The events giving rise to this litigation present a vivid picture of how an expensive and complex bureaucratic web of agencies can fall short of their intended purpose, and, in the process, leave their alleged beneficiaries--often persons without the resources to help themselves--unprotected from those who would exploit them. We include here a summary of the facts found by the district court in its excellent and well-reasoned opinion.
In January 1980, H.P. Cannon & Sons, Inc. ("Cannon"), a Delaware employer, anticipated that it would need a number of farm workers to assist in the harvest of its pepper crop in Delaware. Cannon arranged to recruit workers through the Department of Labor's "United States Employment Service" by specifying the terms of its employment offer in a "Clearance Order."2 The clearance order was received in the McAllen, Texas office of the Texas Employment Commission (the "Commission"), a state employment service agency established by Texas as contemplated by the Wagner-Peyser Act, 29 U.S.C. § 49c. Cannon's order named Andres Molina as the crewleader selected by Cannon to transport the recruited workers from Texas to Delaware.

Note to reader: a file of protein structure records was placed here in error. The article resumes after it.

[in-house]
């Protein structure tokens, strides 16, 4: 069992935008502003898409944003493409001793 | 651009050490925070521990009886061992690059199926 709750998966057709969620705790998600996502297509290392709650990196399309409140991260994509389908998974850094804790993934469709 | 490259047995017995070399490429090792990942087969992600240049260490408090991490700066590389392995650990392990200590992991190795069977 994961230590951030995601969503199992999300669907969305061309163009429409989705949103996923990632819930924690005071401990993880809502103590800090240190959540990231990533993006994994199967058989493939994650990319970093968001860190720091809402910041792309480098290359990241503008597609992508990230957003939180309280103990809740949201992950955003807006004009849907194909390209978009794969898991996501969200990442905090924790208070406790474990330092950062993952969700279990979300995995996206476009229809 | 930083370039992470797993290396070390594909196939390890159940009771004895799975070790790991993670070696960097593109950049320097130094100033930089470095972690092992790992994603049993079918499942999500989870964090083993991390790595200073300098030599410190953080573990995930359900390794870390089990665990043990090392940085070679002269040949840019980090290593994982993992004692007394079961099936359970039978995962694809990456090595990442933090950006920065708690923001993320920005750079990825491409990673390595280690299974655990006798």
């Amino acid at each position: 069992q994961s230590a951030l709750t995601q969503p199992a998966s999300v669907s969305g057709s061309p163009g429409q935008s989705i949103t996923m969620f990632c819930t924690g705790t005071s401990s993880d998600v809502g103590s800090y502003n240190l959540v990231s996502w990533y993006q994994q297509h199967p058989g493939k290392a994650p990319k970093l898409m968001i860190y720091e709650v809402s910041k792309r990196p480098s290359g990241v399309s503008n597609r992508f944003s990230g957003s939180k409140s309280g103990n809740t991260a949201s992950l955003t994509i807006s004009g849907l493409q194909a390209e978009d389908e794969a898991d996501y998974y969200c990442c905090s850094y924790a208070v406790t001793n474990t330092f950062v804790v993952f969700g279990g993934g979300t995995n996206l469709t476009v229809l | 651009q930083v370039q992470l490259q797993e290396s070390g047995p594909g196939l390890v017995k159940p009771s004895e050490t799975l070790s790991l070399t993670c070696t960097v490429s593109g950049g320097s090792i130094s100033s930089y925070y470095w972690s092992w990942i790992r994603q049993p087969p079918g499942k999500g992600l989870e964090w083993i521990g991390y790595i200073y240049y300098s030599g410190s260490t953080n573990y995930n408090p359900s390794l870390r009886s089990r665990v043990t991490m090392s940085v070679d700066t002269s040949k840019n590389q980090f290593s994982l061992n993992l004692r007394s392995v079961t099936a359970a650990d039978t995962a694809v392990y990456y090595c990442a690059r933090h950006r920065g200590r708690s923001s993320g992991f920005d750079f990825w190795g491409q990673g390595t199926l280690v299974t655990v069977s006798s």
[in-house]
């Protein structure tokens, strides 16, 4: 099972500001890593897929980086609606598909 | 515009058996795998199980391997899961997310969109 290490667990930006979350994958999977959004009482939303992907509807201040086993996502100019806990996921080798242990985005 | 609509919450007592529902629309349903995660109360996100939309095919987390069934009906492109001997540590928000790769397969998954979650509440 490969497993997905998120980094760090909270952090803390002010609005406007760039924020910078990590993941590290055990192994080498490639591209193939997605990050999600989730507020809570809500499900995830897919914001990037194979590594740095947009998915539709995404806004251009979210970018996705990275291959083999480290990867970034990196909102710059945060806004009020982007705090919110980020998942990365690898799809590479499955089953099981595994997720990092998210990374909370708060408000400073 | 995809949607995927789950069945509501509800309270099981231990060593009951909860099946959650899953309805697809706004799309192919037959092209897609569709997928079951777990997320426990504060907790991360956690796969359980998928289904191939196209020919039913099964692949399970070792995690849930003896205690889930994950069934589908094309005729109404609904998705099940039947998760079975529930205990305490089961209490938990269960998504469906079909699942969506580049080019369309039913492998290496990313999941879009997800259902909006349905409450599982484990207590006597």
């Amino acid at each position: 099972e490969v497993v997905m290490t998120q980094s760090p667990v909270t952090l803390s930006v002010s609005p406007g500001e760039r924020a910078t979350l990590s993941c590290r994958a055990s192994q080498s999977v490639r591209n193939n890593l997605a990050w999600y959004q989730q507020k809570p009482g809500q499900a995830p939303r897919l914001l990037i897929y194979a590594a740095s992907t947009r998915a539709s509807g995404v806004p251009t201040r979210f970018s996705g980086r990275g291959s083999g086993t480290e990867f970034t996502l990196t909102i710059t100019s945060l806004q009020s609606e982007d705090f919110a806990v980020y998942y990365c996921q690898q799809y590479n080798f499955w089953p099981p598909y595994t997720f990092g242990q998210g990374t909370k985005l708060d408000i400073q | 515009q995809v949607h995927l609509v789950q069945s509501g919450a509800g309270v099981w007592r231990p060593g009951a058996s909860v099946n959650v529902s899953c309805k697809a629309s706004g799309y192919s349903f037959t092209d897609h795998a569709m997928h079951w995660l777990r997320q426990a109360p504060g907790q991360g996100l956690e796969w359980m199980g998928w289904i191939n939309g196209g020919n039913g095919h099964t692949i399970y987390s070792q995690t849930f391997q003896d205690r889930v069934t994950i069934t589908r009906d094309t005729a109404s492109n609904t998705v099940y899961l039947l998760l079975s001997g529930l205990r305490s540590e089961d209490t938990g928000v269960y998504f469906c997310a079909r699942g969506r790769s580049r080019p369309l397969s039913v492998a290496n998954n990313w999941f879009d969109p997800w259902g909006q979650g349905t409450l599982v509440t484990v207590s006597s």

In June and July of 1980, representatives from each of the plaintiff families went to the Commission's McAllen office seeking employment. The defendant Ruelas, a Commission employee, informed them of the Cannon offer and told them that they should apply to the crewleader, Andres Molina. The plaintiffs met with Molina, who approved them for the job, and were given copies of Cannon's clearance order by the Commission employees.
Molina was a registered farm labor contractor under the then-existing provisions of the Labor Contractor Act, see 7 U.S.C. § 2044 (now repealed, see note 1, supra), and was further authorized by the Department of Labor to transport migrant workers. In the spring of 1980, the Texas Commission employees had assisted Molina in obtaining transportation authorization for his truck by providing him with the Department of Labor's vehicle inspection form and the names of two garages authorized to complete the report.3 The state Commission employees played no role, however, in the approval of the authorization of Molina's truck for transporting migrant workers. Once Molina completed the necessary forms, Commission employees only forwarded the transportation forms to the appropriate Labor Department office in Dallas for consideration.